Even though 3PLs are coined to possess several benefits in their activities, some risks are inevitable. The risks are; the likelihood of inefficient management, asymmetrical latent information, inadequate logistics innovative capabilities, hidden costs, reliance on 3PL providers, lost control over 3PL providers, issues of monitoring and evaluating 3PL provider progress, and conflicts of culture (Chuanxu Wang). According to Chuanxu and Wang (2003), inefficient management leads to poor logistics operational performance, which calls for outsourcing to third party logistics. Asymmetrical latent information includes incomplete or inadequate information about the users or the user having inadequate information about the logistics provider. As a firm outsources its logistics services, innovation capacity may be impaired that reduces the competitiveness of the firm. Hidden costs have the tendency to erode on the benefits. Most of the times, these costs go unnoticed by the managers. Dependence on one 3PL provider may lead to increase in vulnerabilities and even loss of control to part of logistical activities.


The risks involved in 4PLs encompass the loss of sight of the primary core-concepts of supply chain management as a result of lost control, dismissal of client relationships on the basis of efficiencies, resistance to embrace changes, which poses a threat to new approaches implementation, the hindering of integrated supply chains by the strict functional organization. Sometimes, 4PL fails to serve customers through their focus on strategies that relate top LSP that does not merge with customer needs. 4PLs corrode and compromise relationships when implementing their competencies. There are a few barriers when introducing 4PLs in the market. Entry into the market leads to saturation of the market transforming services to commodities (Saglietto, Towards a Classification of Fourth Party Logistics (4PL)).

e. 3PL and 4PL future


3PLs will cover services not covered by 4PLs due to lack of interest. 3PLs will explore logistics supply chain, and secure new contracts through it. Provision of services linked directly to fast food network will add value to the business. In the future, 3PLs will go through real cost and real-time competition, enhanced customer services, vision and diversification of resources. Companies operating along 3PL lines will face difficulties in undertaking all activities in the supply chain. Majority of 3PLs will provide capital expenditure, critical experience, resources essential to support retailers spearhead their strategic distribution and management of dynamic inventory and aid in the execution of in-house services such as same day delivery, free shipping etc. (Terry).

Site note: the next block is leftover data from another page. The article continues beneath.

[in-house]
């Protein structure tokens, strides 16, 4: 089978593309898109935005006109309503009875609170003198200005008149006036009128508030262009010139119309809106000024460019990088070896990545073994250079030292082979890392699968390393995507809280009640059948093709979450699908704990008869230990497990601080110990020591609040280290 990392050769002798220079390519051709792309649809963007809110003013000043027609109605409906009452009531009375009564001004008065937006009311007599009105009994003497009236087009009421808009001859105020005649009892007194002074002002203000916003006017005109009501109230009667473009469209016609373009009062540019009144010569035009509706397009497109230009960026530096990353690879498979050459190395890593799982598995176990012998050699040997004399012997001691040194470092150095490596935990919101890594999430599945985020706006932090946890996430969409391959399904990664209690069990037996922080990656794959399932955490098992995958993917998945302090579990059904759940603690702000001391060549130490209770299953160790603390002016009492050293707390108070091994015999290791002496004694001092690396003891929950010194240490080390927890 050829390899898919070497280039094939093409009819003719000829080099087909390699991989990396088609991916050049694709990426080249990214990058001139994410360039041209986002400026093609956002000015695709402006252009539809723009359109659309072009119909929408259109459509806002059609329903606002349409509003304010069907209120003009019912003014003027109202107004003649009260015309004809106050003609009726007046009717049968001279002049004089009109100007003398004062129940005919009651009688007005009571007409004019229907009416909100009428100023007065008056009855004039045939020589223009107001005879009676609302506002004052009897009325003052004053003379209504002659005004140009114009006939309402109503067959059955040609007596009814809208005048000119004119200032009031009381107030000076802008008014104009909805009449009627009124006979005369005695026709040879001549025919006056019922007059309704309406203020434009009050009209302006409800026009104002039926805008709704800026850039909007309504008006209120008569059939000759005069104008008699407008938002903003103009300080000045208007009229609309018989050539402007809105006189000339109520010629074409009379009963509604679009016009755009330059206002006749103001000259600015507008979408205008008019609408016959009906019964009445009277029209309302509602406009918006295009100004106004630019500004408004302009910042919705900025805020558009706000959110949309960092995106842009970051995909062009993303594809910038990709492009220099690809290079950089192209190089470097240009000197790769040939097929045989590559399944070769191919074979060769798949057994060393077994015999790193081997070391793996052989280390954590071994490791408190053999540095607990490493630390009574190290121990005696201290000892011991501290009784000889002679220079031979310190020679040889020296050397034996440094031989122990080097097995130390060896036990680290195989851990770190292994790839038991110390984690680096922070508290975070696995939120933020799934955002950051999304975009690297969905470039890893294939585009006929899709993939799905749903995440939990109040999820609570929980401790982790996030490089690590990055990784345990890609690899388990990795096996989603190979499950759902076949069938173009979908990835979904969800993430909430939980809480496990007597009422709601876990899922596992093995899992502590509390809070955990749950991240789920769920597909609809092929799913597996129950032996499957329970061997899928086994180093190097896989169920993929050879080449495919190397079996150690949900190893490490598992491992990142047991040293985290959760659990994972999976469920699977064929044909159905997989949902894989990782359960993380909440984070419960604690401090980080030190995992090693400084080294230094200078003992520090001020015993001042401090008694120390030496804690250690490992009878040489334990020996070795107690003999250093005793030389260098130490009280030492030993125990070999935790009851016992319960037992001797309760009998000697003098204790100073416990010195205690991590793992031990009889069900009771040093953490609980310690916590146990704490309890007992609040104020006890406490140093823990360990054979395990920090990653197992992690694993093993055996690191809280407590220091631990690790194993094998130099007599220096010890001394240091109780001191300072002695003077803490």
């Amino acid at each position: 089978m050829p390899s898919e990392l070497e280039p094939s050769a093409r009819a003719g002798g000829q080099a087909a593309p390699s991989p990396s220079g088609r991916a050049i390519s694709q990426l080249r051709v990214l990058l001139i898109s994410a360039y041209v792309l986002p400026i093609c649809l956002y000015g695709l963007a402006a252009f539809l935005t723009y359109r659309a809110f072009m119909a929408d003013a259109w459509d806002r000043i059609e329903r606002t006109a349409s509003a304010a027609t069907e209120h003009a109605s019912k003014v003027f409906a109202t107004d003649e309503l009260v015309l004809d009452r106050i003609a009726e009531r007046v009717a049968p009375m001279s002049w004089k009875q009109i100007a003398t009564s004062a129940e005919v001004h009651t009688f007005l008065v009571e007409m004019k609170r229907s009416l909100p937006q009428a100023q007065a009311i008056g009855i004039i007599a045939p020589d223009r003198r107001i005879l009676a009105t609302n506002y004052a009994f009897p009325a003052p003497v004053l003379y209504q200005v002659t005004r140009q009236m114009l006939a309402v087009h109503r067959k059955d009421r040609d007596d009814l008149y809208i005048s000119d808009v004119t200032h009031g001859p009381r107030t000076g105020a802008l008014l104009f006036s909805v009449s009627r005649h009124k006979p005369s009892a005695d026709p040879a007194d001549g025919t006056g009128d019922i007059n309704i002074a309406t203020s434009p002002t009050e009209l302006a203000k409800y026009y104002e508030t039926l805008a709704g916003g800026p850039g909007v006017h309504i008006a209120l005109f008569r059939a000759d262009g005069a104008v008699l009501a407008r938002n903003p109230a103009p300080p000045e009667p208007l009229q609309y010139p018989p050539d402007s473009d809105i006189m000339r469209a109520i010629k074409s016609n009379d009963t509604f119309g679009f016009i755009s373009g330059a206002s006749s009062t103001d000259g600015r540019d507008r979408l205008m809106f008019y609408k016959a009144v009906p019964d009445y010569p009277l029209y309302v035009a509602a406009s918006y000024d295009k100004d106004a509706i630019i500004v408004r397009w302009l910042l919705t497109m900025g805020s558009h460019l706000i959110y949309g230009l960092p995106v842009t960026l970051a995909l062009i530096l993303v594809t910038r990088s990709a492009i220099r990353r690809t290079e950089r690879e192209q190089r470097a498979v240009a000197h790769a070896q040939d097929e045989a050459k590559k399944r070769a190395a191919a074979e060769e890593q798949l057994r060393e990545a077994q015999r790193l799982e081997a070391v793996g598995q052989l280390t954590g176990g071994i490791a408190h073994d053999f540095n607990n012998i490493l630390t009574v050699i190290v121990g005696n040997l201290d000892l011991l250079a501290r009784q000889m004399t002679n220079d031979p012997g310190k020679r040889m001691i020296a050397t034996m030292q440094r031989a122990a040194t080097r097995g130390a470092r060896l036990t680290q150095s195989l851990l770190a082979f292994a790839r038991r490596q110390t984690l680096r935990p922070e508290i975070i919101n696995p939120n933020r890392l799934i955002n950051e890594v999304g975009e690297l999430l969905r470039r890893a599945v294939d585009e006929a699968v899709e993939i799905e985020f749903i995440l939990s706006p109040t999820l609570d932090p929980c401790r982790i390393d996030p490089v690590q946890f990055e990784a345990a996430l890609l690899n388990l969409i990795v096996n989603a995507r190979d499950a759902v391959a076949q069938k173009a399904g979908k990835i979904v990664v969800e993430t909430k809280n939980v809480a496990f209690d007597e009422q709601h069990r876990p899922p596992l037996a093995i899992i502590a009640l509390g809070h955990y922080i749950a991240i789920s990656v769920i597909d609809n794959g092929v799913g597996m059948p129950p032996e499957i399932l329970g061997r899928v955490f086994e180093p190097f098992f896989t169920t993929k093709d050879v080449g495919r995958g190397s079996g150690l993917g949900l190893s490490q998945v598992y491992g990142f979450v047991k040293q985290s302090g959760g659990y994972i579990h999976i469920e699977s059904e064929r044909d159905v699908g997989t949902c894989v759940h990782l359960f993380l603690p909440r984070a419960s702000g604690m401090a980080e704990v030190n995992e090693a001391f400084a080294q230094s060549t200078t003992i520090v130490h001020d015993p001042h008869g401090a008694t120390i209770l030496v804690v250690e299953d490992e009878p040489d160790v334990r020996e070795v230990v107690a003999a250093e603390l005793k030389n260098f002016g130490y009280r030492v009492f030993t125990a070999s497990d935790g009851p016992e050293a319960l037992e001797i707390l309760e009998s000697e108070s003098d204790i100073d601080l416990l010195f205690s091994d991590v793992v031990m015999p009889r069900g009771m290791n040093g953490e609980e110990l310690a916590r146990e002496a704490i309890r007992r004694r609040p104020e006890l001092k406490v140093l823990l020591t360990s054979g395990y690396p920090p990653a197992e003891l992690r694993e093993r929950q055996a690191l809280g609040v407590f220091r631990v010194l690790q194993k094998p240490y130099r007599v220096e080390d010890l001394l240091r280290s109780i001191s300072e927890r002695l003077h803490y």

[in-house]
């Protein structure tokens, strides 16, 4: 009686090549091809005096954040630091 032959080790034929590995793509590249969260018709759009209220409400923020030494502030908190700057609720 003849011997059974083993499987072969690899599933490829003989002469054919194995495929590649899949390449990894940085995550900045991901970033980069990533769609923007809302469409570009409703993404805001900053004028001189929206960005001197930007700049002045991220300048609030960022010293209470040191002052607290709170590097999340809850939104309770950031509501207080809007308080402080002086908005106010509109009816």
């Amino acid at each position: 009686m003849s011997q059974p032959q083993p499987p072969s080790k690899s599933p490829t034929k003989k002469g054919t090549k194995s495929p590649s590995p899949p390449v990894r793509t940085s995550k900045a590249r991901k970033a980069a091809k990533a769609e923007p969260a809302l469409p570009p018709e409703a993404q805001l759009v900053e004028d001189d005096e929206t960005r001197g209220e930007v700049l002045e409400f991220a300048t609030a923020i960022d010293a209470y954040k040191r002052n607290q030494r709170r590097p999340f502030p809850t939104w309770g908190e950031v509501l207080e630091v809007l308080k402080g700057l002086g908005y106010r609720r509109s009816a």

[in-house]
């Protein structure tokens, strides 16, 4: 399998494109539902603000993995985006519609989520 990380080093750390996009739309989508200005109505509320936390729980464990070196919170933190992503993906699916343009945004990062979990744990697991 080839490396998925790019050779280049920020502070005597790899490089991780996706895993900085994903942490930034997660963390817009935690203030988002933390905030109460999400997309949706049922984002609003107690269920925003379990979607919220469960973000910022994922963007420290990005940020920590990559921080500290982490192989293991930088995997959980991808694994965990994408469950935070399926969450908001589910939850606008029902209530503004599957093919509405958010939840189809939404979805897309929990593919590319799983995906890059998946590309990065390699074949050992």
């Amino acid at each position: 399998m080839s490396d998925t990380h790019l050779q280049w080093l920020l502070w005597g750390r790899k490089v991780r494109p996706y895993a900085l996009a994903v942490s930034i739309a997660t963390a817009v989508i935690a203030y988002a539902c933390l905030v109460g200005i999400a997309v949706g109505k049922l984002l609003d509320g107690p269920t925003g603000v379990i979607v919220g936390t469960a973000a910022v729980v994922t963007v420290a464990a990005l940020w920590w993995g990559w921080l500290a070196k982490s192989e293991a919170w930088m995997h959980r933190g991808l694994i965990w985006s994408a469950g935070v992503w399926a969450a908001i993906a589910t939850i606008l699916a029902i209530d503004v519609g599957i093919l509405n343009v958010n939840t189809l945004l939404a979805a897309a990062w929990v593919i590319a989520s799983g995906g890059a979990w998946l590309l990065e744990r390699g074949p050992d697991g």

For a positive relationship between 4PLs providers and their clients, a number of success factors will be met. The most critical of these factors will be to secure a winning business model, which will offer value for logistics providers and shippers. The 4PL, therefore, will, represent additional layers between carriers and shippers. At the macro scale, shippers will have to decide logistics activities they will want to outsource. There will be an audit trail to measure the performance of 4PL on an annual basis pinpointing gaps and evaluating progressive improvements. Operational services will have to be outsourced to pave way for testing partnerships and business models before the outsource of strategic functions that will be problematic to re-insource.


3PLs and 4LPs industries have turned to be relatively stable in North America. However, in other regions of the world such as Asia, they are rapidly emerging and growing industries. Unlike pure players, shippers have been seeking 3PL and 4PL firms for several reasons. Some of the reasons include; TUPE possibilities, buying power, existing IT, attractive 4PL fee charges, numerous and skilled human resource, and internationally reduced cost countries footprints. 3PL providers offer integrating operations, warehousing, cross-docking, transportation services, packaging, inventory management, and freight forwarding. 3PLs’ services are customized and scaled to meet customer specific needs with respect to the market situations and different demands. 4PLs offer functional services such as storage, procurement, processes, and distribution. These companies encompass logistics section of an enterprise. 4PLs entails combined assets, knowledge and technology. Out of any 10 3PLs, three transition to 4PLs. 4PLs must build on their reputation more than 3PLs. Some factors characterize 3PL and 4PL positions as cooperators, where one complements the deficiency of the other that even involves generating some business relationships between them. However, most of these companies work side by side and manage to work out their differences through consensus and thus creating an even environment for both. Regarding to competition, a critical factor used to distinguish them is information technology, where 4PLs have more IT tools. However, competition can be managed between 3PLs and 4PLs through a contracted operation.